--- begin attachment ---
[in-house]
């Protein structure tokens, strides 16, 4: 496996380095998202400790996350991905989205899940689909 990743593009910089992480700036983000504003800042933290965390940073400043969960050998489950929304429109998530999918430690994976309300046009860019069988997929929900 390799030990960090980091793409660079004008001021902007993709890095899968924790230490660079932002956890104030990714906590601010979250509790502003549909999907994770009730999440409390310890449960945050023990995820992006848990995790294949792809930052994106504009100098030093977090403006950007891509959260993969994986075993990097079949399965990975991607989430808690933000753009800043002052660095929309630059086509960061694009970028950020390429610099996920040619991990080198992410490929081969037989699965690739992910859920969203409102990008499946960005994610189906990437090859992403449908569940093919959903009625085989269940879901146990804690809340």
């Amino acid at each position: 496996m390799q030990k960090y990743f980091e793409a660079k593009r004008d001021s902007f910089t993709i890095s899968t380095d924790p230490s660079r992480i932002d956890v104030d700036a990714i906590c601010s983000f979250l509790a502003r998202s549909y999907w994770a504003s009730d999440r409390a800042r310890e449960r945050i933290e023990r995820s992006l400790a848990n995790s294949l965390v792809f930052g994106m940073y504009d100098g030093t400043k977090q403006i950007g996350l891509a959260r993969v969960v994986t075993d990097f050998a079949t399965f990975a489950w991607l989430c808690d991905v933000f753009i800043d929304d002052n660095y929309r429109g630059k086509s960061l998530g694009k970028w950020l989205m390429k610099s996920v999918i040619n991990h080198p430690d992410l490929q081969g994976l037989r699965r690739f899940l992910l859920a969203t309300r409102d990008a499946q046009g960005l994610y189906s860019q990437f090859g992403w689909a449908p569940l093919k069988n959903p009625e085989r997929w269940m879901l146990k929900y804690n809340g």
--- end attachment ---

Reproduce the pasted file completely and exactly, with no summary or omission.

[in-house]
């Protein structure tokens, strides 16, 4: 496996380095998202400790996350991905989205899940689909 990743593009910089992480700036983000504003800042933290965390940073400043969960050998489950929304429109998530999918430690994976309300046009860019069988997929929900 390799030990960090980091793409660079004008001021902007993709890095899968924790230490660079932002956890104030990714906590601010979250509790502003549909999907994770009730999440409390310890449960945050023990995820992006848990995790294949792809930052994106504009100098030093977090403006950007891509959260993969994986075993990097079949399965990975991607989430808690933000753009800043002052660095929309630059086509960061694009970028950020390429610099996920040619991990080198992410490929081969037989699965690739992910859920969203409102990008499946960005994610189906990437090859992403449908569940093919959903009625085989269940879901146990804690809340």
């Amino acid at each position: 496996m390799q030990k960090y990743f980091e793409a660079k593009r004008d001021s902007f910089t993709i890095s899968t380095d924790p230490s660079r992480i932002d956890v104030d700036a990714i906590c601010s983000f979250l509790a502003r998202s549909y999907w994770a504003s009730d999440r409390a800042r310890e449960r945050i933290e023990r995820s992006l400790a848990n995790s294949l965390v792809f930052g994106m940073y504009d100098g030093t400043k977090q403006i950007g996350l891509a959260r993969v969960v994986t075993d990097f050998a079949t399965f990975a489950w991607l989430c808690d991905v933000f753009i800043d929304d002052n660095y929309r429109g630059k086509s960061l998530g694009k970028w950020l989205m390429k610099s996920v999918i040619n991990h080198p430690d992410l490929q081969g994976l037989r699965r690739f899940l992910l859920a969203t309300r409102d990008a499946q046009g960005l994610y189906s860019q990437f090859g992403w689909a449908p569940l093919k069988n959903p009625e085989r997929w269940m879901l146990k929900y804690n809340g």